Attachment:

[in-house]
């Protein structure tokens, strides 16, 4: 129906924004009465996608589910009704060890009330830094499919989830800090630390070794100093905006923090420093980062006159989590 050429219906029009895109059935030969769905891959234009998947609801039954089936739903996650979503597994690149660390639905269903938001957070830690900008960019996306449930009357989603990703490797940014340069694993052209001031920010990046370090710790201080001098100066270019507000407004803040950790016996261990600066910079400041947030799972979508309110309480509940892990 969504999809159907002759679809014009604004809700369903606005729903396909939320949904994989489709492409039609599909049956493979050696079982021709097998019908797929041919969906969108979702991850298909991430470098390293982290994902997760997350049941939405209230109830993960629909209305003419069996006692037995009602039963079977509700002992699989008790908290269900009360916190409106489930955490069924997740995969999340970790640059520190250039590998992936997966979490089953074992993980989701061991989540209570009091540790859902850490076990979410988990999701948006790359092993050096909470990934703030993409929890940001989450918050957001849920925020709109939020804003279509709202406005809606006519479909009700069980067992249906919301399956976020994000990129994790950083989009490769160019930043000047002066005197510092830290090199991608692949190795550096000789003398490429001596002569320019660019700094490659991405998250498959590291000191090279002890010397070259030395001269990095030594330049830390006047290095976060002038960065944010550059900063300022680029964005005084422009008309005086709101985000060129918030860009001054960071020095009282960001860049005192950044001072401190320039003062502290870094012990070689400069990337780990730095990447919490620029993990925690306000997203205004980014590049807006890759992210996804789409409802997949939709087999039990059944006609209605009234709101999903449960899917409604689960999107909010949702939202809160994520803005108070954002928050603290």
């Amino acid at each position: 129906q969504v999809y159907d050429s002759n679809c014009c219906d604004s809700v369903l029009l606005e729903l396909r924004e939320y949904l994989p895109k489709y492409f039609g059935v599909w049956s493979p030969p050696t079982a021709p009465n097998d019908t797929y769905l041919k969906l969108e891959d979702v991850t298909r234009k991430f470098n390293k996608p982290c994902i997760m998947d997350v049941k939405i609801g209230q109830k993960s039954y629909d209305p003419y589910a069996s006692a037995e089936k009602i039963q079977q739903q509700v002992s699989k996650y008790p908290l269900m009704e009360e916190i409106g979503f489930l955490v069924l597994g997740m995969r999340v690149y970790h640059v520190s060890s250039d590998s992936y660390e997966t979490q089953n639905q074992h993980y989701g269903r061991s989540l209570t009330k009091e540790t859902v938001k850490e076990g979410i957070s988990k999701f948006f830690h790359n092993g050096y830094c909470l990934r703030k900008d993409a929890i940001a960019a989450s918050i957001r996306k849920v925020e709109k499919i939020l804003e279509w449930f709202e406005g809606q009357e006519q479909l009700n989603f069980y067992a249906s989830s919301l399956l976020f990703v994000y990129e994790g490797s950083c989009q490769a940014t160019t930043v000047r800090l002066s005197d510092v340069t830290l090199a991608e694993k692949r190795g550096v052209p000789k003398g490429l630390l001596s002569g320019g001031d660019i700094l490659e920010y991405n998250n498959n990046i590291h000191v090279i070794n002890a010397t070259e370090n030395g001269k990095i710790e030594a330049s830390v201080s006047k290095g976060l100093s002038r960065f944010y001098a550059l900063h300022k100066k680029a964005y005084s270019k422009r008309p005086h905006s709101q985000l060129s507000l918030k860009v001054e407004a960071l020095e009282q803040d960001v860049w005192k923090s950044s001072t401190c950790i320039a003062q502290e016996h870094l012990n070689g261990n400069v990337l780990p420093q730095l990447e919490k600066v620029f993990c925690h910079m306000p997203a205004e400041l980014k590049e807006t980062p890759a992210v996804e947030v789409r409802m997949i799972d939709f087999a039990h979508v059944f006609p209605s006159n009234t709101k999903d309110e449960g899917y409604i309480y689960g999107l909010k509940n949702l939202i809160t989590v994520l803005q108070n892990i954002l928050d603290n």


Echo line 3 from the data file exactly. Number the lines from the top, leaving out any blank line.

């Amino acid at each position: 129906q969504v999809y159907d050429s002759n679809c014009c219906d604004s809700v369903l029009l606005e729903l396909r924004e939320y949904l994989p895109k489709y492409f039609g059935v599909w049956s493979p030969p050696t079982a021709p009465n097998d019908t797929y769905l041919k969906l969108e891959d979702v991850t298909r234009k991430f470098n390293k996608p982290c994902i997760m998947d997350v049941k939405i609801g209230q109830k993960s039954y629909d209305p003419y589910a069996s006692a037995e089936k009602i039963q079977q739903q509700v002992s699989k996650y008790p908290l269900m009704e009360e916190i409106g979503f489930l955490v069924l597994g997740m995969r999340v690149y970790h640059v520190s060890s250039d590998s992936y660390e997966t979490q089953n639905q074992h993980y989701g269903r061991s989540l209570t009330k009091e540790t859902v938001k850490e076990g979410i957070s988990k999701f948006f830690h790359n092993g050096y830094c909470l990934r703030k900008d993409a929890i940001a960019a989450s918050i957001r996306k849920v925020e709109k499919i939020l804003e279509w449930f709202e406005g809606q009357e006519q479909l009700n989603f069980y067992a249906s989830s919301l399956l976020f990703v994000y990129e994790g490797s950083c989009q490769a940014t160019t930043v000047r800090l002066s005197d510092v340069t830290l090199a991608e694993k692949r190795g550096v052209p000789k003398g490429l630390l001596s002569g320019g001031d660019i700094l490659e920010y991405n998250n498959n990046i590291h000191v090279i070794n002890a010397t070259e370090n030395g001269k990095i710790e030594a330049s830390v201080s006047k290095g976060l100093s002038r960065f944010y001098a550059l900063h300022k100066k680029a964005y005084s270019k422009r008309p005086h905006s709101q985000l060129s507000l918030k860009v001054e407004a960071l020095e009282q803040d960001v860049w005192k923090s950044s001072t401190c950790i320039a003062q502290e016996h870094l012990n070689g261990n400069v990337l780990p420093q730095l990447e919490k600066v620029f993990c925690h910079m306000p997203a205004e400041l980014k590049e807006t980062p890759a992210v996804e947030v789409r409802m997949i799972d939709f087999a039990h979508v059944f006609p209605s006159n009234t709101k999903d309110e449960g899917y409604i309480y689960g999107l909010k509940n949702l939202i809160t989590v994520l803005q108070n892990i954002l928050d603290n």